--Eve Kahn

Architecture: Urban Planning

Where can you get a glimpse of Renzo Piano's sleek new headquarters for the New York Times, Norman Foster's bullet-shaped Swiss Re tower in London, and a bold group of new villas in Beijing, known as the Great Wall Commune?At Venice's 8th International Architecture Exhibition, "Next," curated by British critic Deyan Sudjic, a panoramic survey of the as-yet-to-be-built by the world's leading architects. More than 100 projects are on view at the Arsenale, adapted for the exhibition by the minimalist architect John Pawson (best known, perhaps, for his streamlined Calvin Klein stores). Separate sections are devoted to museums, skyscrapers, urban plans, workplaces, domestic design, and transportation.

Dozens of countries will also display models and plans in their permanent national pavilions at the Giardini di Castello, on Venice's eastern edge. Unlike the world's-fair pavilions, these were built to last. The result is a strangely anachronistic panoply of national self-images. The Russian pavilion, an ornate czarist concoction, pre-dates the Bolshevik Revolution, but for years it housed art exhibitions from the Soviet Union and now does the same for the Russian Republic. Austrian Secessionist architect Josef Hoffmann conceived of his country's gemlike exhibition space, while Alvar Aalto created the Finnish pavilion, and de Stijl pioneer Gerrit Thomas Rietveld designed the Dutch one. U.S. exhibitions are housed in a 1930's neo-Palladian brick villa that has been described as "halfway between Monticello and Howard Johnson." This year's show focuses on the multitude of proposals put forth to replace the World Trade Center (Sept. 8-Nov. 3).

--Michael Z. Wise

Real Estate: Newport New

For golfers who dream of never leaving the course, there's the Clubhouse, opening next spring at Carnegie Abbey, a private club near Newport, Rhode Island. Overlooking the 18th hole of a golf course designed by Scotsman Donald Steel, the three-story Adirondack-inspired building with screened porches and fieldstone fireplaces has 22 furnished apartments, ranging from $700,000 to $3 million (plus a $140,000 refundable deposit and $7,500 annual membership dues). A yacht designer created varnished surfaces with clever use of space inside the one- and two-bedroom residences, which are named after America's Cup challengers. In addition to the 18-hole course, members are granted access to yachting, tennis, and equestrian centers, as well as a 5,000-square-foot European-style spa. Carnegie Abbey 401/682-6000; www.carnegieabbeyclub.com.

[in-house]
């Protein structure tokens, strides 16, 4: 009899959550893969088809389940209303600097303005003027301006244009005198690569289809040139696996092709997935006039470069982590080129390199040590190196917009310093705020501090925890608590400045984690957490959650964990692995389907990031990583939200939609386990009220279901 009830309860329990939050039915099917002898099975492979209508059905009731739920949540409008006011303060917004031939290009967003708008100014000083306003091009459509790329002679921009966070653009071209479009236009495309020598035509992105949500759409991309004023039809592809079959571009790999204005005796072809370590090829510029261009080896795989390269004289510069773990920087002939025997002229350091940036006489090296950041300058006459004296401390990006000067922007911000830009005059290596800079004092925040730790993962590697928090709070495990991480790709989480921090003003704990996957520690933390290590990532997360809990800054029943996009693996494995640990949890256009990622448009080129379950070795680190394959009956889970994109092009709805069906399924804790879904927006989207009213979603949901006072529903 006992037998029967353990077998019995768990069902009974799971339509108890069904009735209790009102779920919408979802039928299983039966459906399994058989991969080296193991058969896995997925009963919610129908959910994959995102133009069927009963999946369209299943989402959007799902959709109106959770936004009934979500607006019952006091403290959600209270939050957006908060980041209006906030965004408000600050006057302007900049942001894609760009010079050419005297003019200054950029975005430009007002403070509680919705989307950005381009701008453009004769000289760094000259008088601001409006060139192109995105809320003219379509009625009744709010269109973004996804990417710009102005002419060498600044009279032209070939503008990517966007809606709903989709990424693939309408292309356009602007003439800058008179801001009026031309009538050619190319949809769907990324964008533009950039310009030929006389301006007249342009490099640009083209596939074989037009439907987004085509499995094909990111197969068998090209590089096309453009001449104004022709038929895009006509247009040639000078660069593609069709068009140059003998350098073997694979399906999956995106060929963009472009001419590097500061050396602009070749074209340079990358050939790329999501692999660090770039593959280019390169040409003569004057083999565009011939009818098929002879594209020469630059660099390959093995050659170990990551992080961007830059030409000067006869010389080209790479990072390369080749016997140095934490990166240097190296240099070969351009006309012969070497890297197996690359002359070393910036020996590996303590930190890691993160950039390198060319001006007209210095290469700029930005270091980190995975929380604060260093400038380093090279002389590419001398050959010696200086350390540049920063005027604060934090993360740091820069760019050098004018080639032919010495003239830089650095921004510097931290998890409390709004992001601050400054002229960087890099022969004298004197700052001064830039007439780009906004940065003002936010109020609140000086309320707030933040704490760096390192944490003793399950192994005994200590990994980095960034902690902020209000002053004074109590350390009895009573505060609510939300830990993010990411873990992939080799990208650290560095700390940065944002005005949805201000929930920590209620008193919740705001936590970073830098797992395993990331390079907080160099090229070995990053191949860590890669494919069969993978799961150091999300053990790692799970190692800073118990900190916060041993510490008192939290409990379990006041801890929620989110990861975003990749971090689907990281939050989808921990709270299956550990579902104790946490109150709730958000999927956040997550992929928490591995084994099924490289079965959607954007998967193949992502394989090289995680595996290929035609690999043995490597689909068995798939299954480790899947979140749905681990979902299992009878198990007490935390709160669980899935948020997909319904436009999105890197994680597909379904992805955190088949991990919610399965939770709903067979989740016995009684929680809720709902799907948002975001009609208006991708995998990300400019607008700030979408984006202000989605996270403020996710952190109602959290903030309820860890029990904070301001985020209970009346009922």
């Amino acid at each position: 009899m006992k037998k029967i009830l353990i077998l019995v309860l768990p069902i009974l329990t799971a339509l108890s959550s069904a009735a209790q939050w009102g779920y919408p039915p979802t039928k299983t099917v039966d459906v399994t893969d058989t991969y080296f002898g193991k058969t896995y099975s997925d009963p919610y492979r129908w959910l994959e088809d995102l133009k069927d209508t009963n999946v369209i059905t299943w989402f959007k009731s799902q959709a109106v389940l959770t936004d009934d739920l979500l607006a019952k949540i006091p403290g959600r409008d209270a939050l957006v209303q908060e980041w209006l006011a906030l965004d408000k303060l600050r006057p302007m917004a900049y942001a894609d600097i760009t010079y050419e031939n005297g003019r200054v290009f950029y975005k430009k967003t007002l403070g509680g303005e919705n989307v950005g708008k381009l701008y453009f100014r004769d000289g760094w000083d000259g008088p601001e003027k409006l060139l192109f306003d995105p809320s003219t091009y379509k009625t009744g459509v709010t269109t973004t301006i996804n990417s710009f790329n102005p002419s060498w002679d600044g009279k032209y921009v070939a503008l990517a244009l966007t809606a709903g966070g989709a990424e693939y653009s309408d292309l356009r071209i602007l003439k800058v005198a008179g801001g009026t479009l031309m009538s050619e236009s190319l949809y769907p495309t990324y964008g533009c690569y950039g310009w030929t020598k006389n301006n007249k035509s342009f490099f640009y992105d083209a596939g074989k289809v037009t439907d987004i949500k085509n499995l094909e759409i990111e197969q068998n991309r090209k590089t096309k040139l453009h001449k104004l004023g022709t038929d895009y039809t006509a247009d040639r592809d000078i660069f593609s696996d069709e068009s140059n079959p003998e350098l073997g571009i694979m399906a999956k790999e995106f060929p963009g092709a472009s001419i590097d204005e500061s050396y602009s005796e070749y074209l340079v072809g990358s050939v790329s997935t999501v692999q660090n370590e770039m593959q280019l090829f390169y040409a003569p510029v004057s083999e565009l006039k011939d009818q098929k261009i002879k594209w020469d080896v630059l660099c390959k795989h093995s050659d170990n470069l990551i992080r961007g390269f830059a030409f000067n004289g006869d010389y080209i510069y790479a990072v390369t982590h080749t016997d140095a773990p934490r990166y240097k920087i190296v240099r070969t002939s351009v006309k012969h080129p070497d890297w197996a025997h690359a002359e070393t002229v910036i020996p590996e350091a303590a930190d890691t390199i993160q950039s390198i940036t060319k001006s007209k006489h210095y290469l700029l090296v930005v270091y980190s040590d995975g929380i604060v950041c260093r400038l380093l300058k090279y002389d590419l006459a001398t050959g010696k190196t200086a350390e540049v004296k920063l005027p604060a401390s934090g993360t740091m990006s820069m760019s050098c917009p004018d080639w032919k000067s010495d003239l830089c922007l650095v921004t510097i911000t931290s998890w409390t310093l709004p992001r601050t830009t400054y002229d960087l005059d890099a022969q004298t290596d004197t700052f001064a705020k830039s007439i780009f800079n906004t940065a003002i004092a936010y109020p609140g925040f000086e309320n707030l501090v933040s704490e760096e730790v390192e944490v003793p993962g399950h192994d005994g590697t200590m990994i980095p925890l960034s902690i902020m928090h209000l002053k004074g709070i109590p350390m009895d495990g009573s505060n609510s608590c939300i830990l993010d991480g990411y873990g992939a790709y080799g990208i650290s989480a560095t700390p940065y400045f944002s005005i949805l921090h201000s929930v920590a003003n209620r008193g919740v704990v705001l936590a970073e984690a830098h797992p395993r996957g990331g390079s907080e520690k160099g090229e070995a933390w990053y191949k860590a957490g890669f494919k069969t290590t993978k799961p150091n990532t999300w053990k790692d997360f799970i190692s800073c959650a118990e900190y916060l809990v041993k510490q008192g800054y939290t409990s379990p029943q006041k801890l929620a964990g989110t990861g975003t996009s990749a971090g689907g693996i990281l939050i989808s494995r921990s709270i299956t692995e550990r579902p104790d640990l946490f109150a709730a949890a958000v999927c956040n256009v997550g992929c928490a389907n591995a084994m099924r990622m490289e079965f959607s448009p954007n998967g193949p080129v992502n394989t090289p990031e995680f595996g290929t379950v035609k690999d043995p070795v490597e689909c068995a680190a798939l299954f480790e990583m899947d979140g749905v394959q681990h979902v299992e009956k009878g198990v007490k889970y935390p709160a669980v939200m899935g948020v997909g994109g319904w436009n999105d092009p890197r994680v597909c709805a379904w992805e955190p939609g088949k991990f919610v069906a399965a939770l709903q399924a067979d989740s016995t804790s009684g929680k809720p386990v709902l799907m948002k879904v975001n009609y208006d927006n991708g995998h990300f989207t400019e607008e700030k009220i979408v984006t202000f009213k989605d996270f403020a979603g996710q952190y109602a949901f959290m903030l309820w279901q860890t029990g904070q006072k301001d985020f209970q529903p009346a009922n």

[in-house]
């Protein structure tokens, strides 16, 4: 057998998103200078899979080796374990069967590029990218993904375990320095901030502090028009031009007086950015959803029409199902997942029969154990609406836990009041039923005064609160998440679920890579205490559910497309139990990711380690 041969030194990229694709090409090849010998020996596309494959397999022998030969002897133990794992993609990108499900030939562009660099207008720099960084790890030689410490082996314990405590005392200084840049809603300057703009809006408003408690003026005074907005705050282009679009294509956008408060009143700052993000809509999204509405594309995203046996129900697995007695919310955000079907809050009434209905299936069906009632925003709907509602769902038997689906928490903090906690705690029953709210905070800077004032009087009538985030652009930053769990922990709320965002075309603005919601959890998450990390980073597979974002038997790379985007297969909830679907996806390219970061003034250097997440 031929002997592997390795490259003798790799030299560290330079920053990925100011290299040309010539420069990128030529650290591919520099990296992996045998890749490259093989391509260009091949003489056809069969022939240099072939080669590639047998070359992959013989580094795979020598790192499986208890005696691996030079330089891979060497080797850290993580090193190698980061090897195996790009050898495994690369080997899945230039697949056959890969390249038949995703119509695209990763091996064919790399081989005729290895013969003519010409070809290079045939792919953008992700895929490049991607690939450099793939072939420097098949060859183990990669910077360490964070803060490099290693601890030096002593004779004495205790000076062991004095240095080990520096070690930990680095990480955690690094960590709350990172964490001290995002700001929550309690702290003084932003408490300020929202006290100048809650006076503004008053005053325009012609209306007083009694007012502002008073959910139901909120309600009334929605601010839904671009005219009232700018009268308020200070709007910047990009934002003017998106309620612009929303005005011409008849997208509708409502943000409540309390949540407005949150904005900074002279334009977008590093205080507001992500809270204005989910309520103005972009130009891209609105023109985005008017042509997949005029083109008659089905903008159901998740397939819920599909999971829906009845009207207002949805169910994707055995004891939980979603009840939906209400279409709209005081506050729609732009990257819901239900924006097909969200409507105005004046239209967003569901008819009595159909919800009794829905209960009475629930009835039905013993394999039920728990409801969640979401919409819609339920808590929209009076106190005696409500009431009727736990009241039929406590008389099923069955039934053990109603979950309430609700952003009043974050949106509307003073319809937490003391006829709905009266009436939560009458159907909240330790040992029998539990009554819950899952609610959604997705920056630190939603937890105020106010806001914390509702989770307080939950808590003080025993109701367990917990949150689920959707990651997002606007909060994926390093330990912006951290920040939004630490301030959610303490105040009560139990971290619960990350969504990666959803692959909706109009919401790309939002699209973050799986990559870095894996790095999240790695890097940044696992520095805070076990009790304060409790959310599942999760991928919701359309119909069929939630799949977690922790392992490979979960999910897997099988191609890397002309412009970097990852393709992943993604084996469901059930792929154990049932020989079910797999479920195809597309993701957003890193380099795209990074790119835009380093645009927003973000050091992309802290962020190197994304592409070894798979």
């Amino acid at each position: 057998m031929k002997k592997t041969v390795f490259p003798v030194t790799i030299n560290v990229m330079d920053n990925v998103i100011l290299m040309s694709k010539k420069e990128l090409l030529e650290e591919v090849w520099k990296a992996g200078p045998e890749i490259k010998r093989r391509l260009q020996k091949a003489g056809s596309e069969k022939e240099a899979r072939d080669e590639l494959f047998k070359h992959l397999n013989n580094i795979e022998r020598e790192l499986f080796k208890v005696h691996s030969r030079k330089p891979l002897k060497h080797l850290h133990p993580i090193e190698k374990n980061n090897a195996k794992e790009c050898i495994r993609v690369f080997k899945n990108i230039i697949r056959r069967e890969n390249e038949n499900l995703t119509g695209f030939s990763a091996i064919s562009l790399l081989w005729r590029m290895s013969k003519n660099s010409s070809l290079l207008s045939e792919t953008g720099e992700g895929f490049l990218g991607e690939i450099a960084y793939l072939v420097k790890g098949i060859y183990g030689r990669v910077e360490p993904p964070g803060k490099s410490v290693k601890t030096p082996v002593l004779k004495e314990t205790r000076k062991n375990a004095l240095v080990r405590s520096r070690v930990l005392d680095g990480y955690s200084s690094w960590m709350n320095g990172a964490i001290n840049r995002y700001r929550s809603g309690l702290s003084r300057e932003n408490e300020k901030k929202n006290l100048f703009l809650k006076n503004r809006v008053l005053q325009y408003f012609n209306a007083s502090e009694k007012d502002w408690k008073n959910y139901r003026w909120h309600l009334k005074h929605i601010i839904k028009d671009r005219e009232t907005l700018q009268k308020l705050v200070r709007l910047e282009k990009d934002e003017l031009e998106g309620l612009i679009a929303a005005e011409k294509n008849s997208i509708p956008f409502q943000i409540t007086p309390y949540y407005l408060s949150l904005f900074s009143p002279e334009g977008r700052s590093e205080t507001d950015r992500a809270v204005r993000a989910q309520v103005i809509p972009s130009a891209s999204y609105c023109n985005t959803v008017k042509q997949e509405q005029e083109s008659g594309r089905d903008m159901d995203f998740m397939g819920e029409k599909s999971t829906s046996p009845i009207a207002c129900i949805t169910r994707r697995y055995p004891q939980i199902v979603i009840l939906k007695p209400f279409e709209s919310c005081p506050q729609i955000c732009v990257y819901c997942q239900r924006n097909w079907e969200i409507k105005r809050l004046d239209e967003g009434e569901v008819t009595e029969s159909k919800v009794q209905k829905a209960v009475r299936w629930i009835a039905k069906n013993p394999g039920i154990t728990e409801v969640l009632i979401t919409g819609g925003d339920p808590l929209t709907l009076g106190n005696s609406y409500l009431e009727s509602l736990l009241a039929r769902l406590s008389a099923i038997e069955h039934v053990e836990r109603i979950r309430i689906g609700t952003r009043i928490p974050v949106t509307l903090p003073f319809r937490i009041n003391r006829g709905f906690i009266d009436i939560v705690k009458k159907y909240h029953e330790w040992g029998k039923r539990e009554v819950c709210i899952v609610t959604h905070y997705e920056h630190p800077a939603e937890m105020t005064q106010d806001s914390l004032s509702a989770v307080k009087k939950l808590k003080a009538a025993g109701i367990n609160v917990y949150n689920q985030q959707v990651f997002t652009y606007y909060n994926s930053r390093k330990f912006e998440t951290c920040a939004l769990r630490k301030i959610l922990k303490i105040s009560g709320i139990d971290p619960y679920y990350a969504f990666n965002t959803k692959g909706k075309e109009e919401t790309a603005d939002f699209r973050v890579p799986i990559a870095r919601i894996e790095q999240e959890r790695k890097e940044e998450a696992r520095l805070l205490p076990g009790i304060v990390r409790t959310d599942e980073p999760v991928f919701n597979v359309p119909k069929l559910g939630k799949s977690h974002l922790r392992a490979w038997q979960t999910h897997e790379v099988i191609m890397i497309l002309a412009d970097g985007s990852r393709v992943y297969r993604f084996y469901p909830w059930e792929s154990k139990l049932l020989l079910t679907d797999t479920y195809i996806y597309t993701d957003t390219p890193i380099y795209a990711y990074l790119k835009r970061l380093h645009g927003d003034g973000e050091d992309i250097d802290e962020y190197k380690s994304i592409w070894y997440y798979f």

--Stephen Whitlock


Originally developed for the Marines, the compact paratrooper tactical mountain bike is the ultimate piece of travel gear for civilians. The green folding machine collapses in two quick, tool-free steps--and can practically fit into your suitcase; $650. 800/736-5348 or www.militarybikes.com.

--Robert Maniaci

First Look: Angel Art

Though a host of A- and B-list stars helped finance it, Los Angeles's latest landmark has nothing to do with celebrity, at least not of the celluloid variety. On September 2, Cardinal Roger M. Mahony dedicates the Cathedral of Our Lady of the Angels, around the corner from Frank Gehry's Walt Disney Concert Hall. Pritzker Prize-winning Spanish architect Rafael Moneo designed the monumental building with sharp geometric lines and a solid skin of honey-colored concrete. The soaring 2,500-seat interior is a spare, modern take on a Mission church, with panes of translucent alabaster in place of stained-glass windows. Adjoining the church are a 156-foot campanile, a 21/2-acre plaza, and a conference center. Cathedral of Our Lady of the Angels 555 West Temple St., Los Angeles; 213/680-5200.

--Raul Barreneche

Fitness: Yogi Air

To help passengers relax and blow off steam, JetBlue Airways has teamed up with Crunch, the innovative gym chain. Yoga cards in the seat-back pockets of the airline's planes illustrate simple positions such as Uttita Hastasana (an overhead arm stretch) and Bidalasana (a forward spinal bend). And in the JetBlue terminal at JFK airport, in New York, there are punching bags printed with one-liners ("Miss your flight?"). Next stop: travelers landing in cities where a Crunch gym is located can show their boarding pass and get a day's workout.